Sudan’s resources fuel the two generals’ power struggle

Diana Estefanía Rubio

Sudan’s resources fuel the two generals’ power struggle

As the civil war enters its second year, Sudan’s two warring parties—the Sudanese Armed Forces (SAF) and the powerful paramilitary group, the Rapid Support Forces (RSF)—remain locked in a deadly power struggle.

The army, led by Gen. Abdel Fattah al-Burhan, and the RSF, led by Gen. Mohamed Hamdan ‘Hemedti’ Dagalo, are battling for control of the state and its resources.

Since the conflict began on 15 April 2023, almost 15,000 people have been killed, and more than 8.2 million have been displaced, according to the US-based Council on Foreign Relations, making it the worst displacement crisis in the world.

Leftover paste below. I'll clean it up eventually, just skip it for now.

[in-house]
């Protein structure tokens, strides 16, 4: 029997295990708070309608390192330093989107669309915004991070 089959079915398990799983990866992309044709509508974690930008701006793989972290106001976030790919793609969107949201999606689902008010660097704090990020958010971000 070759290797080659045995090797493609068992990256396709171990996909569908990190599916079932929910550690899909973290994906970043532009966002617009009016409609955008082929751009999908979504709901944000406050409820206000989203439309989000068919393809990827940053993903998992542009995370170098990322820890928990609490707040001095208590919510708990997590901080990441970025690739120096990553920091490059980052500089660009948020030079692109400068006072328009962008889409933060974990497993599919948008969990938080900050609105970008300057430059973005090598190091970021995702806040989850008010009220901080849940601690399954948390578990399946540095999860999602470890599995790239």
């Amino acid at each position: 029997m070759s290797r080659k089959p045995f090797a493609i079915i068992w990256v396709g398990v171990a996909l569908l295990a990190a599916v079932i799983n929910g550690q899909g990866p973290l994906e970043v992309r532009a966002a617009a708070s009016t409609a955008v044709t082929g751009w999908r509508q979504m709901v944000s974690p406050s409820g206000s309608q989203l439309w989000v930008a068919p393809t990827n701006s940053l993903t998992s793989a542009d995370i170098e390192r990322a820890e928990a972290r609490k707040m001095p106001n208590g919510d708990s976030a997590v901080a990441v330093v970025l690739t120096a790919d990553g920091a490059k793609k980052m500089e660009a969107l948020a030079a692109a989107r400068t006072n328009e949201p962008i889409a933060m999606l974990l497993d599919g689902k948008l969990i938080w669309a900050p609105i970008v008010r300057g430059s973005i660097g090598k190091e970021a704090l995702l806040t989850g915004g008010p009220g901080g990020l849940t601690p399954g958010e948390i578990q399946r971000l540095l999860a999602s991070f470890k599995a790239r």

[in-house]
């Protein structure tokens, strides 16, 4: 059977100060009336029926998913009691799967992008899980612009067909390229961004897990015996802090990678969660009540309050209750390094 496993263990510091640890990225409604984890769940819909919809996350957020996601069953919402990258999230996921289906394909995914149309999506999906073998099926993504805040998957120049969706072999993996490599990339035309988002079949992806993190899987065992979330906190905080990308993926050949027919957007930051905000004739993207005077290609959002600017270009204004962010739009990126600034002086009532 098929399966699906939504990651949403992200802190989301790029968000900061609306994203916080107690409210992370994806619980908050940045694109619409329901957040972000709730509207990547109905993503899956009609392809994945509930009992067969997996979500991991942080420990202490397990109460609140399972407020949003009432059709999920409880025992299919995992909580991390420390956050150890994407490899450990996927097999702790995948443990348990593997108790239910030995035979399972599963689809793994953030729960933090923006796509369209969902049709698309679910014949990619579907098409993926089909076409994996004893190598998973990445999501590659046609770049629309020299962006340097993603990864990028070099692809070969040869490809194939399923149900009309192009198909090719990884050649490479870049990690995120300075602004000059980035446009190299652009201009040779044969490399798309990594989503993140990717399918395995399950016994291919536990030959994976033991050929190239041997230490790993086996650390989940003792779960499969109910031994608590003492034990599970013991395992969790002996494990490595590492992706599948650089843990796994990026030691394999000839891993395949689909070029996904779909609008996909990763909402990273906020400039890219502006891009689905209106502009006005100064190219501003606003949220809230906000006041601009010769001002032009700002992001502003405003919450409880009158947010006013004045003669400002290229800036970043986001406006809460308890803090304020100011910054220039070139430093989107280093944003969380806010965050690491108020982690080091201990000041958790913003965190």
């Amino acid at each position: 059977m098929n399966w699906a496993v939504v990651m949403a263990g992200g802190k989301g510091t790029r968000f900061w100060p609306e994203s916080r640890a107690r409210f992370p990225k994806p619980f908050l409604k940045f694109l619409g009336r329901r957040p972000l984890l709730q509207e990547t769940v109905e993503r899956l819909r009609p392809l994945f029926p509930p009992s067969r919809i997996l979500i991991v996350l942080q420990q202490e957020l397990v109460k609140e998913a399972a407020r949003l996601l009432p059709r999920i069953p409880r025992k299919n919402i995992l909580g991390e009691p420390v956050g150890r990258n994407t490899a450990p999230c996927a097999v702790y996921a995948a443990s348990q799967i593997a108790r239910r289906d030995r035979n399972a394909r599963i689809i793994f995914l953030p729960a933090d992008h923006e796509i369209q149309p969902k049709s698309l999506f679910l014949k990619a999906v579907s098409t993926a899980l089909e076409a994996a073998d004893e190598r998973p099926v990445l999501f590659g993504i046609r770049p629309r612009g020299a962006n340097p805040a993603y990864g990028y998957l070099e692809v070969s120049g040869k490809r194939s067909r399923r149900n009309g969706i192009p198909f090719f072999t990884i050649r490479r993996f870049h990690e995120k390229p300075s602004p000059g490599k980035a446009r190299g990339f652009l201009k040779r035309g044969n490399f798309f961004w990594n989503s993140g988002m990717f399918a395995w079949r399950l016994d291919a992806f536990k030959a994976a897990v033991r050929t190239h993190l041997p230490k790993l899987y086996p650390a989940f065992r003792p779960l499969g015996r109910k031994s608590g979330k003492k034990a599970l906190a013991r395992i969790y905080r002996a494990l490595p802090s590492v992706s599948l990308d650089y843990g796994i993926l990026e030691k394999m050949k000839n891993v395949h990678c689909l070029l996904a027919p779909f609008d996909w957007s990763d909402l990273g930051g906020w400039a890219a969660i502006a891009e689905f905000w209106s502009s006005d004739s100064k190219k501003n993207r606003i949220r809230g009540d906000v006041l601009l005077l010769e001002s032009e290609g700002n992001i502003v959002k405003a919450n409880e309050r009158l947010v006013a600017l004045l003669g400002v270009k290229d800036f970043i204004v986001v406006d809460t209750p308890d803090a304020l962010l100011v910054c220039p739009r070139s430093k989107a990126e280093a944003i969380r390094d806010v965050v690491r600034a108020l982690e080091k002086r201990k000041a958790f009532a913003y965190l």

Nearly two million displaced Sudanese have fled to unstable areas in Chad, Ethiopia, and South Sudan. Almost all need humanitarian assistance.

Mediation efforts have failed as both parties have refused to meet or to end the fighting. To make matters worse, regional and international actors have taken sides in the war.

The UN says more than 25 million Sudanese now need aid. A failing harvest in Sudan, coupled with the inability to distribute food supplies, has triggered the “world’s largest hunger crisis.”

Timmo Gaasbeek, a food security expert who has worked in Sudan, expects that by September, around 70% of the population could be extremely hungry, resulting in up to 2.5 million deaths due to starvation.

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